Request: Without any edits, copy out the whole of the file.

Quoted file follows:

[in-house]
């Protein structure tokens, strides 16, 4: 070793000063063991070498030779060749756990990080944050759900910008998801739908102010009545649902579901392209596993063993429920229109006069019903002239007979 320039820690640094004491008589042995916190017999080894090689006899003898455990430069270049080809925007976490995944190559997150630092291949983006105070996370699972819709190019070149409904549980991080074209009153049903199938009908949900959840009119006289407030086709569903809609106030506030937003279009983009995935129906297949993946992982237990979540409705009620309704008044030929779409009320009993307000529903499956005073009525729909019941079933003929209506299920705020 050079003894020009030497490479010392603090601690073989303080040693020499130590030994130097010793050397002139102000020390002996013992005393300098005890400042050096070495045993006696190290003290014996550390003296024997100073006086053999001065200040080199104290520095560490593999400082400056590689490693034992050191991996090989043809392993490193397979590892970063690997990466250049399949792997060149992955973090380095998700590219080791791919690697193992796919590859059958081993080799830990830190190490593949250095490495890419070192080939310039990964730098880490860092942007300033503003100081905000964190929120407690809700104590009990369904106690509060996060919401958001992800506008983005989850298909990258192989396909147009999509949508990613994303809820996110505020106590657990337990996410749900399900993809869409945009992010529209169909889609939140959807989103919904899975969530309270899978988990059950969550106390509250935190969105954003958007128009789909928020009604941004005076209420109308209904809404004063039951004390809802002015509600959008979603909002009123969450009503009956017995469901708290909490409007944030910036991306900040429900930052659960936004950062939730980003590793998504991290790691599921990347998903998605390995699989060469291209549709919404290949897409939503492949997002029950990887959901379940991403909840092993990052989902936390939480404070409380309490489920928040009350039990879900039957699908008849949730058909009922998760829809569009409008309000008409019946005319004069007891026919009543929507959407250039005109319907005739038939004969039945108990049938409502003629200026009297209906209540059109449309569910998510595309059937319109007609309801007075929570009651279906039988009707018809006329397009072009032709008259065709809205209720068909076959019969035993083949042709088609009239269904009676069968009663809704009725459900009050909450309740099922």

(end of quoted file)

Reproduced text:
[in-house]
């Protein structure tokens, strides 16, 4: 070793000063063991070498030779060749756990990080944050759900910008998801739908102010009545649902579901392209596993063993429920229109006069019903002239007979 320039820690640094004491008589042995916190017999080894090689006899003898455990430069270049080809925007976490995944190559997150630092291949983006105070996370699972819709190019070149409904549980991080074209009153049903199938009908949900959840009119006289407030086709569903809609106030506030937003279009983009995935129906297949993946992982237990979540409705009620309704008044030929779409009320009993307000529903499956005073009525729909019941079933003929209506299920705020 050079003894020009030497490479010392603090601690073989303080040693020499130590030994130097010793050397002139102000020390002996013992005393300098005890400042050096070495045993006696190290003290014996550390003296024997100073006086053999001065200040080199104290520095560490593999400082400056590689490693034992050191991996090989043809392993490193397979590892970063690997990466250049399949792997060149992955973090380095998700590219080791791919690697193992796919590859059958081993080799830990830190190490593949250095490495890419070192080939310039990964730098880490860092942007300033503003100081905000964190929120407690809700104590009990369904106690509060996060919401958001992800506008983005989850298909990258192989396909147009999509949508990613994303809820996110505020106590657990337990996410749900399900993809869409945009992010529209169909889609939140959807989103919904899975969530309270899978988990059950969550106390509250935190969105954003958007128009789909928020009604941004005076209420109308209904809404004063039951004390809802002015509600959008979603909002009123969450009503009956017995469901708290909490409007944030910036991306900040429900930052659960936004950062939730980003590793998504991290790691599921990347998903998605390995699989060469291209549709919404290949897409939503492949997002029950990887959901379940991403909840092993990052989902936390939480404070409380309490489920928040009350039990879900039957699908008849949730058909009922998760829809569009409008309000008409019946005319004069007891026919009543929507959407250039005109319907005739038939004969039945108990049938409502003629200026009297209906209540059109449309569910998510595309059937319109007609309801007075929570009651279906039988009707018809006329397009072009032709008259065709809205209720068909076959019969035993083949042709088609009239269904009676069968009663809704009725459900009050909450309740099922």